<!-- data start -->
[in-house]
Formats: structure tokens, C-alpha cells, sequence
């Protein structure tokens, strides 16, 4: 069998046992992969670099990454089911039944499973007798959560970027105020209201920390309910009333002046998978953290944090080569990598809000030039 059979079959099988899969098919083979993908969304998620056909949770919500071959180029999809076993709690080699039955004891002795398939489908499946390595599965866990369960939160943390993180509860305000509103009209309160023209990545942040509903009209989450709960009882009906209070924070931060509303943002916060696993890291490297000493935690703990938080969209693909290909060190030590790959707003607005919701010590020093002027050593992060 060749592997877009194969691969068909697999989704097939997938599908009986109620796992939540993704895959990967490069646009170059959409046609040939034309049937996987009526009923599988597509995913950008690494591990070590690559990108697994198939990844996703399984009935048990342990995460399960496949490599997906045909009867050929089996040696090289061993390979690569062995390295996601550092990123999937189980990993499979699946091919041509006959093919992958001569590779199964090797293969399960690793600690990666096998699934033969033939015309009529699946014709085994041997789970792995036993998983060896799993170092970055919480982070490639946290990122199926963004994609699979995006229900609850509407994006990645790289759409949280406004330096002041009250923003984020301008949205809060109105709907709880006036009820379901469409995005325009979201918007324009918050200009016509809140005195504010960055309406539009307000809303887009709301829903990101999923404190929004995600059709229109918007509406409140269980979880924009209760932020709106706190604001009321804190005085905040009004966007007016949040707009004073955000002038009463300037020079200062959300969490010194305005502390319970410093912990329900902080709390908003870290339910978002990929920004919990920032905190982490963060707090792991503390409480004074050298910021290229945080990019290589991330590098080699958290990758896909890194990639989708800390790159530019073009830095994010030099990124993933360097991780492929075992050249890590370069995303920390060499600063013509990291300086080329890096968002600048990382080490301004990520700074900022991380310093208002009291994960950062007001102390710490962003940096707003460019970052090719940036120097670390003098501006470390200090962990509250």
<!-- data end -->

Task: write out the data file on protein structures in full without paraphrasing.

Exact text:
[in-house]
Formats: structure tokens, C-alpha cells, sequence
């Protein structure tokens, strides 16, 4: 069998046992992969670099990454089911039944499973007798959560970027105020209201920390309910009333002046998978953290944090080569990598809000030039 059979079959099988899969098919083979993908969304998620056909949770919500071959180029999809076993709690080699039955004891002795398939489908499946390595599965866990369960939160943390993180509860305000509103009209309160023209990545942040509903009209989450709960009882009906209070924070931060509303943002916060696993890291490297000493935690703990938080969209693909290909060190030590790959707003607005919701010590020093002027050593992060 060749592997877009194969691969068909697999989704097939997938599908009986109620796992939540993704895959990967490069646009170059959409046609040939034309049937996987009526009923599988597509995913950008690494591990070590690559990108697994198939990844996703399984009935048990342990995460399960496949490599997906045909009867050929089996040696090289061993390979690569062995390295996601550092990123999937189980990993499979699946091919041509006959093919992958001569590779199964090797293969399960690793600690990666096998699934033969033939015309009529699946014709085994041997789970792995036993998983060896799993170092970055919480982070490639946290990122199926963004994609699979995006229900609850509407994006990645790289759409949280406004330096002041009250923003984020301008949205809060109105709907709880006036009820379901469409995005325009979201918007324009918050200009016509809140005195504010960055309406539009307000809303887009709301829903990101999923404190929004995600059709229109918007509406409140269980979880924009209760932020709106706190604001009321804190005085905040009004966007007016949040707009004073955000002038009463300037020079200062959300969490010194305005502390319970410093912990329900902080709390908003870290339910978002990929920004919990920032905190982490963060707090792991503390409480004074050298910021290229945080990019290589991330590098080699958290990758896909890194990639989708800390790159530019073009830095994010030099990124993933360097991780492929075992050249890590370069995303920390060499600063013509990291300086080329890096968002600048990382080490301004990520700074900022991380310093208002009291994960950062007001102390710490962003940096707003460019970052090719940036120097670390003098501006470390200090962990509250």